597 reputation
414
bio website stackoverflow.com
location Brighton, United Kingdom
age 56
visits member for 4 years, 2 months
seen Dec 16 at 7:09

Optimisation, performance, algorithms, C, C++, Pascal, MATLAB, assembly, SIMD, SSE, AVX, NEON, AltiVec, Cell, GPGPU, CUDA, DSP, audio processing, image processing, communications, audio, control systems, embedded, real-time.


Aug
16
reviewed Reviewed Is it ok to write “extra” unit tests?
Aug
16
reviewed No Action Needed CAPTCHA blocking for my scraping script?
Dec
8
awarded  Scholar
Oct
11
comment How can I make sure that I'm actually learning how to program rather than simply learning the details of a language?
@Tobias: yes, it depends on what you mean by "learn" - personally I don't consider I've learnt something fully until I really have mastered it, but others may say they have learned something when all they really have mastered are the basics.
Oct
10
comment How can I make sure that I'm actually learning how to program rather than simply learning the details of a language?
Oh well, there goes that theory then...
Oct
10
comment How can I make sure that I'm actually learning how to program rather than simply learning the details of a language?
It takes ~10,000 hours to learn anything worth learning.
Oct
9
comment Clean readable code vs fast hard to read code. When to cross the line?
@Eugene: I usually keep the original version of a routine named foo and rename it foo_ref - typically it lives immediately above foo in the source file. In my test harness I call foo and foo_ref for validation and relative performance measurement.
Oct
5
comment Is there any reason zero should still equal false in a new programming language?
Well I'd say that there are a lot of reasons, some more significant than others, but it all boils down to common sense and efficiency. That was true when Boolean logic was first invented, when the first digital logic was implemented with relays and valves (tubes), and it's still true today, even though we've abstracted ourselves a long way from the underlying hardware.
Oct
5
comment Is there any reason zero should still equal false in a new programming language?
I disagree - in the early days of computing there was a much closer link between the programming model and the underlying hardware (there was virtually no distinction between the two originally). With such a long heritage, and its continued use today in logic design, and furthermore the fact that there is no obvious reason to change a convention that has always worked perfectly well, it is easy to see why we still use this convention today, at all conceptual levels.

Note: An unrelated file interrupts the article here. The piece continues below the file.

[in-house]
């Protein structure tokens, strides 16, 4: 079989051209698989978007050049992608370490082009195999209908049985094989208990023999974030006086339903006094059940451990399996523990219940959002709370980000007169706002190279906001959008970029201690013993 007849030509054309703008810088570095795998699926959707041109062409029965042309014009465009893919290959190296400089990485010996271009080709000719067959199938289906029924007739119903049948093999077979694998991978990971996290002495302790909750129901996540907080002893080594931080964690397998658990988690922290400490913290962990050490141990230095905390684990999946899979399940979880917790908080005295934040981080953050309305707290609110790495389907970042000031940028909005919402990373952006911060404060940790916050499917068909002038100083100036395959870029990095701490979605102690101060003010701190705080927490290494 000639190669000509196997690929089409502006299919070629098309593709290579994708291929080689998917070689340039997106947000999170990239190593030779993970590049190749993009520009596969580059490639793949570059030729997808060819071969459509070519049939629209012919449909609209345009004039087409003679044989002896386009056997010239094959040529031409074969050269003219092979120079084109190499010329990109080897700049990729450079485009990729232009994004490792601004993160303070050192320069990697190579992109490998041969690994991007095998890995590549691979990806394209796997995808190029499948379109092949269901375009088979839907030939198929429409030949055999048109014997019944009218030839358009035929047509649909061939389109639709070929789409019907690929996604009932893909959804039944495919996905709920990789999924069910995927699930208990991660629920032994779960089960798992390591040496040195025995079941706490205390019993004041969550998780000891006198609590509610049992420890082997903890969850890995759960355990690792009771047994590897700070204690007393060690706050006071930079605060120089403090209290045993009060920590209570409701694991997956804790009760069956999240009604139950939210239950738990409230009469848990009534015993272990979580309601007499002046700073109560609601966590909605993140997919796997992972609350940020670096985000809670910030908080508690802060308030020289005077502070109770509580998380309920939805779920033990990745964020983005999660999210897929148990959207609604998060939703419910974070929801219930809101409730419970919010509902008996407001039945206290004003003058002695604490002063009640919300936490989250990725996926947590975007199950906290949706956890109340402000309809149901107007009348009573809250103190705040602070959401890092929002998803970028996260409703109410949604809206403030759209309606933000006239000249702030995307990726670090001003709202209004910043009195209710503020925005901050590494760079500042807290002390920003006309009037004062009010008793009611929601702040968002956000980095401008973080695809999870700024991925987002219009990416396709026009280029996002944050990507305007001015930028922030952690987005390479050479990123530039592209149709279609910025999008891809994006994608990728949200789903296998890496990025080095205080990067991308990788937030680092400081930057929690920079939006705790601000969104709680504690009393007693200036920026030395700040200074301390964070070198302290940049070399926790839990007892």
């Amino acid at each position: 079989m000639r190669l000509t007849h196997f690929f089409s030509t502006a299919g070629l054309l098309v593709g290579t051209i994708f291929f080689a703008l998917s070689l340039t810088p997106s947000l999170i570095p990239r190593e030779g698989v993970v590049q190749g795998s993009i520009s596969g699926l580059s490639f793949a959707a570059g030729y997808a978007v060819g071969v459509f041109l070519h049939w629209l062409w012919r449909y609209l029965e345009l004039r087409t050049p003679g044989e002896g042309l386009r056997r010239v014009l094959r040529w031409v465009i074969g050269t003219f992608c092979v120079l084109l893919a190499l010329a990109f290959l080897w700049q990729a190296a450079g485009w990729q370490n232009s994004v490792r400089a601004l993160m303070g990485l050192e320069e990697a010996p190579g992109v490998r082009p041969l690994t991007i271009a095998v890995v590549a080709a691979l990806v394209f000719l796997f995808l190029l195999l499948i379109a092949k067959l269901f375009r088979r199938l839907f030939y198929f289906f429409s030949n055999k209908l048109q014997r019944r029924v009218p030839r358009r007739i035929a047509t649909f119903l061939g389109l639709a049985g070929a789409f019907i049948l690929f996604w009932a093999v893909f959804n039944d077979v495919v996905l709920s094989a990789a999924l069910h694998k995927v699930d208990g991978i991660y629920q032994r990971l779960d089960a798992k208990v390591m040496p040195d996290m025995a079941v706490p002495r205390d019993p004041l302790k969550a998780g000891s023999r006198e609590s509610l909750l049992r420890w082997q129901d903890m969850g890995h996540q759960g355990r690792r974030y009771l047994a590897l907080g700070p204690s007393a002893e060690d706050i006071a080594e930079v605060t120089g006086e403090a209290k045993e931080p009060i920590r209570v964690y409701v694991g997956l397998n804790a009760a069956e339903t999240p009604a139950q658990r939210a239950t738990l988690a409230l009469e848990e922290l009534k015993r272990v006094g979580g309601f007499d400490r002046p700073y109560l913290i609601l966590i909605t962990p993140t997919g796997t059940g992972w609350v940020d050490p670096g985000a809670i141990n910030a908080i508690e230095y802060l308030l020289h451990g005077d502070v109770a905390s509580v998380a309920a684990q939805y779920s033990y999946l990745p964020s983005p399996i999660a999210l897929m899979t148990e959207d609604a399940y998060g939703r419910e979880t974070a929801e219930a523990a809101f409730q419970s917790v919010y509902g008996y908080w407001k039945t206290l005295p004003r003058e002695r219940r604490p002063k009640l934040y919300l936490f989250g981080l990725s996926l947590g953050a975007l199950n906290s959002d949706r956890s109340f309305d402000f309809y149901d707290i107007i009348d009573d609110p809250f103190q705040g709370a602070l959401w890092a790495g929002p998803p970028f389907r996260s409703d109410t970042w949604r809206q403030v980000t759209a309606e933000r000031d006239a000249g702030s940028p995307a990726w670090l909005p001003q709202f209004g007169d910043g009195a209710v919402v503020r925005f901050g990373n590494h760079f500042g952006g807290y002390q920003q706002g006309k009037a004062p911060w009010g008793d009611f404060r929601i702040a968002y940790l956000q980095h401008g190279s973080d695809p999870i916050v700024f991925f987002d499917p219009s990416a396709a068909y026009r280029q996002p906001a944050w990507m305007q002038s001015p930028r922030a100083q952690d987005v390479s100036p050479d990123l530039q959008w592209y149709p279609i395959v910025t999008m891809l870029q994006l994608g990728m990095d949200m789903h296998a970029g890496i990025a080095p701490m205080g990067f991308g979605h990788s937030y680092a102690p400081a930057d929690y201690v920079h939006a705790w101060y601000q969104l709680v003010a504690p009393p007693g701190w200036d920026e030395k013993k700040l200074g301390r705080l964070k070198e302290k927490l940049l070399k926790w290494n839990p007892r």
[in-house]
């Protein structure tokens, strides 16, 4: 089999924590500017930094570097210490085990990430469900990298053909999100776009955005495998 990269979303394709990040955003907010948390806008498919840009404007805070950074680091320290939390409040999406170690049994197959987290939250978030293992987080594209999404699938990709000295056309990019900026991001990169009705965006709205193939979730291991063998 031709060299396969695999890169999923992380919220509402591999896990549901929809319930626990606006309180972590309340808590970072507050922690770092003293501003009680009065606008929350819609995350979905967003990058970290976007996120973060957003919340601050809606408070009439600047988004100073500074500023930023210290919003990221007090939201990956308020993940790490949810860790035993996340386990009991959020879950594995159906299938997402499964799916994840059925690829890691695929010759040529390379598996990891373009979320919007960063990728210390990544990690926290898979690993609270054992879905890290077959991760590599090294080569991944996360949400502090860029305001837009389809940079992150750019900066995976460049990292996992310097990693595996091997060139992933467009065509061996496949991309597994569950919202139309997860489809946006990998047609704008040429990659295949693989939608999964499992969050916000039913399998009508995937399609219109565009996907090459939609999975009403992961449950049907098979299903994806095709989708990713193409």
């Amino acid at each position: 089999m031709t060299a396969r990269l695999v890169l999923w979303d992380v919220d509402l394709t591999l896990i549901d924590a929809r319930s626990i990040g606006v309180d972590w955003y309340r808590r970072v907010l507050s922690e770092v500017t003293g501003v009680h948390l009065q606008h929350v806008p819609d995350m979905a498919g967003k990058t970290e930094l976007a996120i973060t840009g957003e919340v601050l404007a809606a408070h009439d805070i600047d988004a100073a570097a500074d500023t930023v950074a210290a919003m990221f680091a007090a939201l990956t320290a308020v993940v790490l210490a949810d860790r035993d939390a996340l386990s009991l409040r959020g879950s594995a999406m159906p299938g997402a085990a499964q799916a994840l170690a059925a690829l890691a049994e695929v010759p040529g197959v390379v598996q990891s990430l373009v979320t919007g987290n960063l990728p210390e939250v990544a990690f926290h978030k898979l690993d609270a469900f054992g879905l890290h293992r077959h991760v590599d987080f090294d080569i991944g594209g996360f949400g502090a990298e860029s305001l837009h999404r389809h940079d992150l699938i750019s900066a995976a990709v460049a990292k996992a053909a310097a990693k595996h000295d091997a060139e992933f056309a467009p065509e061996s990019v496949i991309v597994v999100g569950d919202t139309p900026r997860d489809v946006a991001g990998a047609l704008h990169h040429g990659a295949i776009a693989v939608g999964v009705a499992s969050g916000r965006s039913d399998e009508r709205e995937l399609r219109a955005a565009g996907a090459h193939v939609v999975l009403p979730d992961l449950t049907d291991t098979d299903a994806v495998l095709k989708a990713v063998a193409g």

Oct
5
comment Is there any reason zero should still equal false in a new programming language?
It goes deeper than assembly - digital logic (i.e. hardware) uses 0 and 1 for false and true - usually 0 is a low voltage (close to 0V) and 1 is a high voltage (close to Vcc, or whatever the supply voltage is). Logic design uses truth tables, Karnaugh maps and various other tools and even low level languages such as VHDL, all of which use the basic convention that 0 = false and 1 = true.
Oct
4
awarded  Yearling
Jun
13
reviewed Reviewed if i have many calls of single method that returns field value, is it better to make a local variable?
Feb
25
awarded  Caucus
Jan
4
awarded  Custodian
Jan
4
reviewed No Action Needed For PL/SQL, do large companies prefer ANSI SQL joins or old Oracle joins?
Nov
25
comment Where does the term “Front End” come from?
That's rather a silly comparison - "front end" as used in computing and electronics (and other engineering disciplines) has much the same meaning in each - there's nothing really special about its use in computing.
Nov
25
comment Where does the term “Front End” come from?
"Front end" has been used in electronics for a long time (e.g. RF receiver front ends) - this almost certainly predates its use in e.g. compiler terminology.
Oct
23
comment Assembly Language being used in Aircraft System
Either you misunderstood your lecturer or your lecturer is an idiot.
Oct
4
awarded  Yearling
Apr
25
awarded  Nice Answer